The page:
Delayed Onset Pain and your Louisiana Auto Accident Case

There is a well-worn stereotype depicting a vehicle passenger or driver who is not injured in an auto accident but, after the fact, starts feigning injury. The stereotype portrays the person as completely unaffected at the scene, only to reappear later in a bulky neck brace. As with many stereotypes, this is often inaccurate and overlooks many important facts. One of those is that a substantial number of people who suffer serious harm as a result of an auto accident may, for one legitimate reason or another, not experience noticeable pain for hours or days after the accident. That delay in noticeable or debilitating pain does not make that person’s injuries any less real and doesn’t make their legal claims any less valid. If you’ve been hurt in an auto accident, whether or not your symptoms “hit” right away, be sure to retain a skilled New Orleans injury attorney for your case.

An example of this type of injury was the one suffered by M.A. in his case. M.A. was a man driving his pickup truck in the left lane of eastbound I-20 on a wintry February morning when M.C., who was driving an SUV in the center lane, allegedly lost control of the vehicle after encountering a patch of ice in the road. The SUV allegedly veered into M.A.’s lane and crashed into the right side of his truck. According to M.A., M.C. did not stop, despite M.A.’s numerous attempts to get his attention by using his horn and headlights.

M.A. exited the interstate and later met a local police officer in a hotel parking lot. M.A. told the officer he did not feel injured and, ultimately, went to his place of employment and worked his full shift as a plumber’s apprentice. Later in the day, M.A. began experiencing neck, shoulder and back pain.

There can be many reasons why the pain one experiences after an auto accident may not “kick in” until hours or even days after the accident has come and gone. If your pain’s onset is within a few hours after your accident, your body’s reaction of releasing adrenaline due to the stressful situation may have been what blocked the pain for a while. Adrenaline can block even very substantial levels of pain for a time.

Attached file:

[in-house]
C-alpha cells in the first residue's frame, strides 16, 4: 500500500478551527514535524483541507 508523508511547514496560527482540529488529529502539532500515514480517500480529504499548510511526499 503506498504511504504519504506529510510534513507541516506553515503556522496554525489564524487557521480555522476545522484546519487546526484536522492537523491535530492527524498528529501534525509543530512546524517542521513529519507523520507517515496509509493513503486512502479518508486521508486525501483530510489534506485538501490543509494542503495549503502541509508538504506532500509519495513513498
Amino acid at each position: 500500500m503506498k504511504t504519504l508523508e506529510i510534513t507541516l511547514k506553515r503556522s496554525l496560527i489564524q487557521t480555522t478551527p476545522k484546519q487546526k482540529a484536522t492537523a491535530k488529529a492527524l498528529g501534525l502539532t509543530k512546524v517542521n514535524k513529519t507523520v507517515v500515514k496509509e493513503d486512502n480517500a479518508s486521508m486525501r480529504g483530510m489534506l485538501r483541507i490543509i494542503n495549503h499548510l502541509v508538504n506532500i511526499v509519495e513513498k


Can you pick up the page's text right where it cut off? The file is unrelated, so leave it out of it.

What is as common, or more common, is pain that doesn’t occur until a few or even several days after the accident. This may happen as a result of something called “acute inflammatory response.” This is part of your body’s way of protecting and healing itself, and it involves triggering inflammation in the area that was hurt. What is most important to know from this is that, just because you didn’t feel pain in the first few days after your accident but subsequently did, you shouldn’t believe (or let someone else like an insurance employee convince you) that your pain is unrelated to the accident and that you weren’t hurt in the crash.

Fortunately, M.A. was not discouraged and did pursue legal action. What’s more, his legal team made sure to pursue all of the “players” who could potentially be liable to him under Louisiana law. That included M.C., the woman who owned the SUV, and the woman’s auto insurance company. Even though there was very little damage to the pickup truck, M.A. was still able to put on a convincing case. The jury awarded him more than $23,000, including $16,000 in general damages, $5,800 in medical expenses, $600 in lost wages and $700 in property damage.

When you are hurt in an auto accident, be sure you take the steps you need to protect your legal interests. Call the Cardone Law Firm to find out more about how our skilled Louisiana injury lawyers can help you and your family get the compensation you deserve.

For your confidential consultation contact us online or phone Cardone at 1-888-89-CARDONE (1-888-892-2736).

More Blog Posts:

Uninsured Motorist Claims in Louisiana and the Top Rules You Need to Know, Louisiana Injury Lawyers Blog, Aug. 13, 2018

Two Dead in Three-Car Crash in St. Tammany Parish, Louisiana Injury Lawyers Blog, Aug. 9, 2018